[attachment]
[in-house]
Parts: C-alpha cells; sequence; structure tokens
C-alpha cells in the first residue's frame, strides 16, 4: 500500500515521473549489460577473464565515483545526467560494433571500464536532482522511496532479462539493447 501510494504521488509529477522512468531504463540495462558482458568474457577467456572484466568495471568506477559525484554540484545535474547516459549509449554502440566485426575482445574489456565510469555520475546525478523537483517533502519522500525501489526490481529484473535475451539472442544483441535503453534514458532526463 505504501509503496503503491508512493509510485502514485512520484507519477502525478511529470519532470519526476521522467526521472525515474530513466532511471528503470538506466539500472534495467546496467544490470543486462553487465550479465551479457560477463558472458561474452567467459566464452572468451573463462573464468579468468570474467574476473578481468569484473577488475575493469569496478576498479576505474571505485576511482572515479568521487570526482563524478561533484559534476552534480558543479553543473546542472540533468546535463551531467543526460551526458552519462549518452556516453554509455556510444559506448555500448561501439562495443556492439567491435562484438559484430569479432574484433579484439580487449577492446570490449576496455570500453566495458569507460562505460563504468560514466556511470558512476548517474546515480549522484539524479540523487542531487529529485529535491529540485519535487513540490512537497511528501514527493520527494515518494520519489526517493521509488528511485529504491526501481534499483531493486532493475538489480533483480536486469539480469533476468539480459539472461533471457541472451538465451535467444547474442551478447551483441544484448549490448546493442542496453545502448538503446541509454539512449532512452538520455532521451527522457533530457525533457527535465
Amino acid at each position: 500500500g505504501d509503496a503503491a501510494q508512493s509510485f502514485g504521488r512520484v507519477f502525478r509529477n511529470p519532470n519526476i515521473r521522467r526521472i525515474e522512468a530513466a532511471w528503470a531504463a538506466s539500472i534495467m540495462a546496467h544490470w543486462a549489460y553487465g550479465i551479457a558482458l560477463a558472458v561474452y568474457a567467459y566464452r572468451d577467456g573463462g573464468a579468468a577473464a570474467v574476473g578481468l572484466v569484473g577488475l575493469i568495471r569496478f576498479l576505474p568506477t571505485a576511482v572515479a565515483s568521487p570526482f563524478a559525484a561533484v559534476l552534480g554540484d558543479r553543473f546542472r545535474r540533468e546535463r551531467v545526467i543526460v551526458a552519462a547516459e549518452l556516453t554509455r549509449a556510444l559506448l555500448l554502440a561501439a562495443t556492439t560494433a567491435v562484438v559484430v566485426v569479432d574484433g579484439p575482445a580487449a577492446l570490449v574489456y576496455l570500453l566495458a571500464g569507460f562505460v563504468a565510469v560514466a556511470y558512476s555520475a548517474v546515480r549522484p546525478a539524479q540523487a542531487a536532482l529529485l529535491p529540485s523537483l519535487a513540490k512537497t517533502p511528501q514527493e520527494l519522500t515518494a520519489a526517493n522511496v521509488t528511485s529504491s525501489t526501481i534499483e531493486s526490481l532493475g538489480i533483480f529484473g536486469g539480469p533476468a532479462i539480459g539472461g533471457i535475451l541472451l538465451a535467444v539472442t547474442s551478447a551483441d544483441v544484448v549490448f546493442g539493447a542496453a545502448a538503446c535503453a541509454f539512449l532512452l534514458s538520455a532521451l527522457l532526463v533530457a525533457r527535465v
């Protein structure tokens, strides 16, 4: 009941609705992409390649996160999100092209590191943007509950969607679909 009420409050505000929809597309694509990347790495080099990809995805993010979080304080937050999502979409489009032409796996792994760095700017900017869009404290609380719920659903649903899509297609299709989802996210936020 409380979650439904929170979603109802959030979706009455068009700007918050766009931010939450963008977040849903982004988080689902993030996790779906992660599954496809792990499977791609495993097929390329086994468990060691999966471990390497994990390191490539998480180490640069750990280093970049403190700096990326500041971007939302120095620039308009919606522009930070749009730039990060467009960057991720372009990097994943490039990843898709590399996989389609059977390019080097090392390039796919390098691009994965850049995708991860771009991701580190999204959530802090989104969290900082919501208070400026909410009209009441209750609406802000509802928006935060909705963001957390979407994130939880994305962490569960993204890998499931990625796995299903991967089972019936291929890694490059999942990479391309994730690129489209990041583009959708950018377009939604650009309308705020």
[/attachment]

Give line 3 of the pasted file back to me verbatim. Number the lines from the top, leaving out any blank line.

C-alpha cells in the first residue's frame, strides 16, 4: 500500500515521473549489460577473464565515483545526467560494433571500464536532482522511496532479462539493447 501510494504521488509529477522512468531504463540495462558482458568474457577467456572484466568495471568506477559525484554540484545535474547516459549509449554502440566485426575482445574489456565510469555520475546525478523537483517533502519522500525501489526490481529484473535475451539472442544483441535503453534514458532526463 505504501509503496503503491508512493509510485502514485512520484507519477502525478511529470519532470519526476521522467526521472525515474530513466532511471528503470538506466539500472534495467546496467544490470543486462553487465550479465551479457560477463558472458561474452567467459566464452572468451573463462573464468579468468570474467574476473578481468569484473577488475575493469569496478576498479576505474571505485576511482572515479568521487570526482563524478561533484559534476552534480558543479553543473546542472540533468546535463551531467543526460551526458552519462549518452556516453554509455556510444559506448555500448561501439562495443556492439567491435562484438559484430569479432574484433579484439580487449577492446570490449576496455570500453566495458569507460562505460563504468560514466556511470558512476548517474546515480549522484539524479540523487542531487529529485529535491529540485519535487513540490512537497511528501514527493520527494515518494520519489526517493521509488528511485529504491526501481534499483531493486532493475538489480533483480536486469539480469533476468539480459539472461533471457541472451538465451535467444547474442551478447551483441544484448549490448546493442542496453545502448538503446541509454539512449532512452538520455532521451527522457533530457525533457527535465